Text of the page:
Isobars are lines of constant pressure. Drawing the isobars reveals features (eg highs, lows, ridges and troughs) which help us
understand the weather.
When trying to draw isobars, remember the following
– You are trying to draw the isobars of pressure for the values below the
– The symbols on the map give the observed pressure and wind speed and
direction. Remember that the wind is blowing from the tail of the arrow
to the centre. The bars on the tail of the arrow tell you the wind speed:
– The wind blows almost parallel to the isobars (they are usually blow
slightly more towards the centre of the low pressure area). If you stand
with your back to the wind in the northern hemisphere the pressure is
lower on your left than on your right.
– Isobars tend to be parallel to each other, don’t wiggle and never cross.
– The closer the isobars are to each other, the stronger the wind. You can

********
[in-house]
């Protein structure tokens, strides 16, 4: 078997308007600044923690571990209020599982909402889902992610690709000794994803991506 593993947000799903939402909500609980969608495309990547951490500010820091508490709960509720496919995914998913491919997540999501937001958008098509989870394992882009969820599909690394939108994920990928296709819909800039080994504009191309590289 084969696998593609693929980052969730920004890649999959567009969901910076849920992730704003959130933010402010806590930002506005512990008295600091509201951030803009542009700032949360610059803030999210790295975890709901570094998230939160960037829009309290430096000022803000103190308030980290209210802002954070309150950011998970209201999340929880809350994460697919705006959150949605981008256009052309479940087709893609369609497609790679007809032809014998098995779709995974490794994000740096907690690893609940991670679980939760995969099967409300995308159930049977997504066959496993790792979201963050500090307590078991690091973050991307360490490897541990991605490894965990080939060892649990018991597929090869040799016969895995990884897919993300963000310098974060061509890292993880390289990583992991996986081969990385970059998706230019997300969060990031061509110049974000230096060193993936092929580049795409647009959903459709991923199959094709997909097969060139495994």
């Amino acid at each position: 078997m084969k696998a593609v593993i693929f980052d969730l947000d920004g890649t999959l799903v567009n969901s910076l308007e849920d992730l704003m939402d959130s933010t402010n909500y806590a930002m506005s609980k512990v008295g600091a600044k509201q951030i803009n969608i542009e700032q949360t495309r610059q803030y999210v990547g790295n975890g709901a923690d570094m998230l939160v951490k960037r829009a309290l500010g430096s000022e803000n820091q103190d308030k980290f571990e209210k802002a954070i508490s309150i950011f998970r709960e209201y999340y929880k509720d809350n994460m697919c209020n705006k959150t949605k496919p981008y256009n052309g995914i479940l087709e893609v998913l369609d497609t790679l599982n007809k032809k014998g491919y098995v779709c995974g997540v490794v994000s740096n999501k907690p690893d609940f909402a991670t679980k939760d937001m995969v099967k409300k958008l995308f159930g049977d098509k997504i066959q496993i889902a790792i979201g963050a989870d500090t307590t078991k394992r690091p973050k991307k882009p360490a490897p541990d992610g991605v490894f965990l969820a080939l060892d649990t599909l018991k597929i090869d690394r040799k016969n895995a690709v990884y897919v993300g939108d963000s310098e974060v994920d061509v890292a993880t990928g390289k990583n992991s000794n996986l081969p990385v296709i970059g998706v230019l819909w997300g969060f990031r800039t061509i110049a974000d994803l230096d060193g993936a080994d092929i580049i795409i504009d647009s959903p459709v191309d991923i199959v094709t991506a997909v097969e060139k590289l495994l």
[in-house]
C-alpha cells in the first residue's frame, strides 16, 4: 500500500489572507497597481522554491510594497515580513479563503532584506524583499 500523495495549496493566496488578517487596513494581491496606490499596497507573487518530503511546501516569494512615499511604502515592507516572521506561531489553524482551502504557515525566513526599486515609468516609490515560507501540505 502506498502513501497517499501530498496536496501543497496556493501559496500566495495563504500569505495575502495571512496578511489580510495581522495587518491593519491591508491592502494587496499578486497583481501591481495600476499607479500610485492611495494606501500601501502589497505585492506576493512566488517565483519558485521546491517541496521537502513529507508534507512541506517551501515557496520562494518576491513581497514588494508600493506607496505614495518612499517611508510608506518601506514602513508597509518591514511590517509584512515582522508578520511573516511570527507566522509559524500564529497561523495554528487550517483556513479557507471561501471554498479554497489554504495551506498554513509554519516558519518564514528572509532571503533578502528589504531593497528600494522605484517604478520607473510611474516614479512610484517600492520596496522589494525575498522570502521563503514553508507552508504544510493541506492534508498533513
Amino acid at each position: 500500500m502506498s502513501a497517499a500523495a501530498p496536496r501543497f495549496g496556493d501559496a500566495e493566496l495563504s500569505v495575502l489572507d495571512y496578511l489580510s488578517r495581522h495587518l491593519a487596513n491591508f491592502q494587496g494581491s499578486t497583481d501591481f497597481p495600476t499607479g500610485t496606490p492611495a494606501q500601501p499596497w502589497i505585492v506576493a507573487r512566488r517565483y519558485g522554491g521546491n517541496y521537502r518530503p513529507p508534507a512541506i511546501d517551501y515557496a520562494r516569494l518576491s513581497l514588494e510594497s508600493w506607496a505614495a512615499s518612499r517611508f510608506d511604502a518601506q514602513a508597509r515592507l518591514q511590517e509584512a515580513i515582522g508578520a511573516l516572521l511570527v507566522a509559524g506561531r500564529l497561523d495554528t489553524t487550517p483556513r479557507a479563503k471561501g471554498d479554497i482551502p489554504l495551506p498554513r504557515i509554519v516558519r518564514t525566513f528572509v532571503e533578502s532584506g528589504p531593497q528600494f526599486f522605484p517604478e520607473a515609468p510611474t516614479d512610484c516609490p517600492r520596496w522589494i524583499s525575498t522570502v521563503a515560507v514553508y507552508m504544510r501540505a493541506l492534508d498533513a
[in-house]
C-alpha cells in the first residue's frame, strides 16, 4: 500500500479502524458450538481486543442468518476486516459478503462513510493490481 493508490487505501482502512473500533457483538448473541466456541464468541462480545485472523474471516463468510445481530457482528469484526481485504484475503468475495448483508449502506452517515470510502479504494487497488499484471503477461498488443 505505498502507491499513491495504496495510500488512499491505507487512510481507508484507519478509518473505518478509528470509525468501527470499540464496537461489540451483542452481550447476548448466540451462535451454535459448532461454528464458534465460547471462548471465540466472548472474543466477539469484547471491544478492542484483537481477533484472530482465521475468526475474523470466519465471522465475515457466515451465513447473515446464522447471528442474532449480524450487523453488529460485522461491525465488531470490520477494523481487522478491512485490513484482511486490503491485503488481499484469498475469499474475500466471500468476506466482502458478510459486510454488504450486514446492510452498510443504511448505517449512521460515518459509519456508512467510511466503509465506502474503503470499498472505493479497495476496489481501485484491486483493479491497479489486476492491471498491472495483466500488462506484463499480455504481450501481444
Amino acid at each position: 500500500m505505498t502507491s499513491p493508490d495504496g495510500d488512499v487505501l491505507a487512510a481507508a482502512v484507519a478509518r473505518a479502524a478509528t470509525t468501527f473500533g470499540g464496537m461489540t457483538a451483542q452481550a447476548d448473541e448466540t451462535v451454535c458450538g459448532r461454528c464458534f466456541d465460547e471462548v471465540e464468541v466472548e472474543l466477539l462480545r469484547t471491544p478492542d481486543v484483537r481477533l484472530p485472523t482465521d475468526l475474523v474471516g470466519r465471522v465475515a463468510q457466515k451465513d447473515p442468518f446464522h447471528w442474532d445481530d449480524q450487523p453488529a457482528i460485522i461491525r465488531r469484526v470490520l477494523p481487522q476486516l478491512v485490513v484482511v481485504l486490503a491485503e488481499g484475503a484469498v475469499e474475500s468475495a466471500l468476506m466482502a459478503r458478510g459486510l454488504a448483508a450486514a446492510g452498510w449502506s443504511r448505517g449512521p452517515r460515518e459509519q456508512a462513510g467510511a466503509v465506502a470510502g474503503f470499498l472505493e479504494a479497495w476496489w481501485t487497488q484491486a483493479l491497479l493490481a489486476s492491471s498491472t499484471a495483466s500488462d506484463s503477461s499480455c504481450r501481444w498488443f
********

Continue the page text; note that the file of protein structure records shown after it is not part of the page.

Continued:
use the bars on the tail of the weather station symbol to give you the
Beaufort force of the wind. Look at the scale at the top of the map (this is
called the ‘geostrophic scale’). The distance from the left hand edge of
the scale to the force at the symbol gives you the spacing between 2mbar
isobars at that point.
Draw the 1004, 1008, 1012 and 1016 isobars (noting that they have been recorded in shorthand, such that 1004
becomes 04 etc.) remembering that the wind tends to blow parallel to the isobars. Can they see what sort of a weather system it is, and where the
fronts might be?
Draw the 2.5, 4.5, 6.5, 8.5 and 10.5 isotherms (lines of equal temperature), remembering that sometimes, if there
isn’t any data in a particular place, you have to make an educated guess about what the contour might look like. Is it more obvious now what the
structure of the weather system is?
Shade the areas of rain, heavy rain and drizzle in the map below. Is it more obvious now what the structure of the weather system is?